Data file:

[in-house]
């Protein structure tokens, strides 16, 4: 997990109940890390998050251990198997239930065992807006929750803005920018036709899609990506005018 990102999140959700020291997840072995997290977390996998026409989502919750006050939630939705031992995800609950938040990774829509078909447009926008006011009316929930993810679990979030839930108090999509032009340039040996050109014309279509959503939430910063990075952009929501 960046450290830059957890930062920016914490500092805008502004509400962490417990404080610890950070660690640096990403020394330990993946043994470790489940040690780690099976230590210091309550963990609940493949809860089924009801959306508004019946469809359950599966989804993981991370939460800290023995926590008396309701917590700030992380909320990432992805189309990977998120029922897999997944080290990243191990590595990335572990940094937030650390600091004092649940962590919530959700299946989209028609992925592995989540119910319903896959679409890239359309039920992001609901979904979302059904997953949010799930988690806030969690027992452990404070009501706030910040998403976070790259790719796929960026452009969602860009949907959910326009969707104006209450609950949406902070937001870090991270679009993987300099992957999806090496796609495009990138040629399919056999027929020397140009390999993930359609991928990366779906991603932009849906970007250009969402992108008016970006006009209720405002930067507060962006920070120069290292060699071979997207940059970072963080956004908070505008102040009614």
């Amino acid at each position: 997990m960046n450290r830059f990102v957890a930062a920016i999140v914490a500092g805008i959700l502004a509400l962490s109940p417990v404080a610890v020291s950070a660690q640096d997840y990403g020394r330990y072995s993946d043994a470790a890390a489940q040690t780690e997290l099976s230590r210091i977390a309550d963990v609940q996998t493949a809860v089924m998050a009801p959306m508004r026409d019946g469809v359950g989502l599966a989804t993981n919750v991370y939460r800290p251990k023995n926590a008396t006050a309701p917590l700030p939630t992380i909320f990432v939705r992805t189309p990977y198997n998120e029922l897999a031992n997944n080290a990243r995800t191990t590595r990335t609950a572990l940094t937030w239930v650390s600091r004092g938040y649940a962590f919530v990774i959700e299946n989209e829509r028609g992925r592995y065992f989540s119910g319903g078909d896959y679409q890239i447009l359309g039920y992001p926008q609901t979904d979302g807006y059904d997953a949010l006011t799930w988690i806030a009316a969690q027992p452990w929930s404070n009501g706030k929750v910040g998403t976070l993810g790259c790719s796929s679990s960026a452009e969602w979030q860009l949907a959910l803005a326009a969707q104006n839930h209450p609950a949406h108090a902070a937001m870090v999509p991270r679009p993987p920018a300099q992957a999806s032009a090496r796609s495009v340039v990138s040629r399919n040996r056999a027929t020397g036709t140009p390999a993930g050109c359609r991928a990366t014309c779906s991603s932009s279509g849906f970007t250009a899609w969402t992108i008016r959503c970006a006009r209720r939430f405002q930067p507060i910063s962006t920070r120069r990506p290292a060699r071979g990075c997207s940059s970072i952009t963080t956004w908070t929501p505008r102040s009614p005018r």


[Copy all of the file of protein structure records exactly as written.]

[in-house]
């Protein structure tokens, strides 16, 4: 997990109940890390998050251990198997239930065992807006929750803005920018036709899609990506005018 990102999140959700020291997840072995997290977390996998026409989502919750006050939630939705031992995800609950938040990774829509078909447009926008006011009316929930993810679990979030839930108090999509032009340039040996050109014309279509959503939430910063990075952009929501 960046450290830059957890930062920016914490500092805008502004509400962490417990404080610890950070660690640096990403020394330990993946043994470790489940040690780690099976230590210091309550963990609940493949809860089924009801959306508004019946469809359950599966989804993981991370939460800290023995926590008396309701917590700030992380909320990432992805189309990977998120029922897999997944080290990243191990590595990335572990940094937030650390600091004092649940962590919530959700299946989209028609992925592995989540119910319903896959679409890239359309039920992001609901979904979302059904997953949010799930988690806030969690027992452990404070009501706030910040998403976070790259790719796929960026452009969602860009949907959910326009969707104006209450609950949406902070937001870090991270679009993987300099992957999806090496796609495009990138040629399919056999027929020397140009390999993930359609991928990366779906991603932009849906970007250009969402992108008016970006006009209720405002930067507060962006920070120069290292060699071979997207940059970072963080956004908070505008102040009614």
């Amino acid at each position: 997990m960046n450290r830059f990102v957890a930062a920016i999140v914490a500092g805008i959700l502004a509400l962490s109940p417990v404080a610890v020291s950070a660690q640096d997840y990403g020394r330990y072995s993946d043994a470790a890390a489940q040690t780690e997290l099976s230590r210091i977390a309550d963990v609940q996998t493949a809860v089924m998050a009801p959306m508004r026409d019946g469809v359950g989502l599966a989804t993981n919750v991370y939460r800290p251990k023995n926590a008396t006050a309701p917590l700030p939630t992380i909320f990432v939705r992805t189309p990977y198997n998120e029922l897999a031992n997944n080290a990243r995800t191990t590595r990335t609950a572990l940094t937030w239930v650390s600091r004092g938040y649940a962590f919530v990774i959700e299946n989209e829509r028609g992925r592995y065992f989540s119910g319903g078909d896959y679409q890239i447009l359309g039920y992001p926008q609901t979904d979302g807006y059904d997953a949010l006011t799930w988690i806030a009316a969690q027992p452990w929930s404070n009501g706030k929750v910040g998403t976070l993810g790259c790719s796929s679990s960026a452009e969602w979030q860009l949907a959910l803005a326009a969707q104006n839930h209450p609950a949406h108090a902070a937001m870090v999509p991270r679009p993987p920018a300099q992957a999806s032009a090496r796609s495009v340039v990138s040629r399919n040996r056999a027929t020397g036709t140009p390999a993930g050109c359609r991928a990366t014309c779906s991603s932009s279509g849906f970007t250009a899609w969402t992108i008016r959503c970006a006009r209720r939430f405002q930067p507060i910063s962006t920070r120069r990506p290292a060699r071979g990075c997207s940059s970072i952009t963080t956004w908070t929501p505008r102040s009614p005018r």